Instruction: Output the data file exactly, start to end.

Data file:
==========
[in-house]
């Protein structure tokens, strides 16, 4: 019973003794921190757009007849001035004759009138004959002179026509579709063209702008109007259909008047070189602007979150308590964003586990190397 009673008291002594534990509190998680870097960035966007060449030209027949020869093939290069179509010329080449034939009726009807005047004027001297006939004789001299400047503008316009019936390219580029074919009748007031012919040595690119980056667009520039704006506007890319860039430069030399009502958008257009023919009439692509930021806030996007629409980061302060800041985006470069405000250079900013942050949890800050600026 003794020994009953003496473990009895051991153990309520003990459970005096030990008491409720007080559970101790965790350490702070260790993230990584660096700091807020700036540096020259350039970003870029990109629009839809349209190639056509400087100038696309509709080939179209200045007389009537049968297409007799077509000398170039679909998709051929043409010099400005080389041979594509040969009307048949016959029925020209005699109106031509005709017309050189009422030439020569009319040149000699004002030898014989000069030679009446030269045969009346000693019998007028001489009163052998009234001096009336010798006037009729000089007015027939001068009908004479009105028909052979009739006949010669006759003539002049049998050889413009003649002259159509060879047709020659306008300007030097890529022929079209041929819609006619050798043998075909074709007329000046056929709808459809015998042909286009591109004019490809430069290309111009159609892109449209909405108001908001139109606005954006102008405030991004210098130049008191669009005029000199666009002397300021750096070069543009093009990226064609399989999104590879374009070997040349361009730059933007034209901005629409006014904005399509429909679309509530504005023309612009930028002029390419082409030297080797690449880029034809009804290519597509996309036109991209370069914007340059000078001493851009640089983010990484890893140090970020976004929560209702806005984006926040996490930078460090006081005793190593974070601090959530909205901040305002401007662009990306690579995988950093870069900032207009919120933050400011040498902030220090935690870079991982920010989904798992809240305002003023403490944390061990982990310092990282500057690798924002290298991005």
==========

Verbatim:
[in-house]
């Protein structure tokens, strides 16, 4: 019973003794921190757009007849001035004759009138004959002179026509579709063209702008109007259909008047070189602007979150308590964003586990190397 009673008291002594534990509190998680870097960035966007060449030209027949020869093939290069179509010329080449034939009726009807005047004027001297006939004789001299400047503008316009019936390219580029074919009748007031012919040595690119980056667009520039704006506007890319860039430069030399009502958008257009023919009439692509930021806030996007629409980061302060800041985006470069405000250079900013942050949890800050600026 003794020994009953003496473990009895051991153990309520003990459970005096030990008491409720007080559970101790965790350490702070260790993230990584660096700091807020700036540096020259350039970003870029990109629009839809349209190639056509400087100038696309509709080939179209200045007389009537049968297409007799077509000398170039679909998709051929043409010099400005080389041979594509040969009307048949016959029925020209005699109106031509005709017309050189009422030439020569009319040149000699004002030898014989000069030679009446030269045969009346000693019998007028001489009163052998009234001096009336010798006037009729000089007015027939001068009908004479009105028909052979009739006949010669006759003539002049049998050889413009003649002259159509060879047709020659306008300007030097890529022929079209041929819609006619050798043998075909074709007329000046056929709808459809015998042909286009591109004019490809430069290309111009159609892109449209909405108001908001139109606005954006102008405030991004210098130049008191669009005029000199666009002397300021750096070069543009093009990226064609399989999104590879374009070997040349361009730059933007034209901005629409006014904005399509429909679309509530504005023309612009930028002029390419082409030297080797690449880029034809009804290519597509996309036109991209370069914007340059000078001493851009640089983010990484890893140090970020976004929560209702806005984006926040996490930078460090006081005793190593974070601090959530909205901040305002401007662009990306690579995988950093870069900032207009919120933050400011040498902030220090935690870079991982920010989904798992809240305002003023403490944390061990982990310092990282500057690798924002290298991005």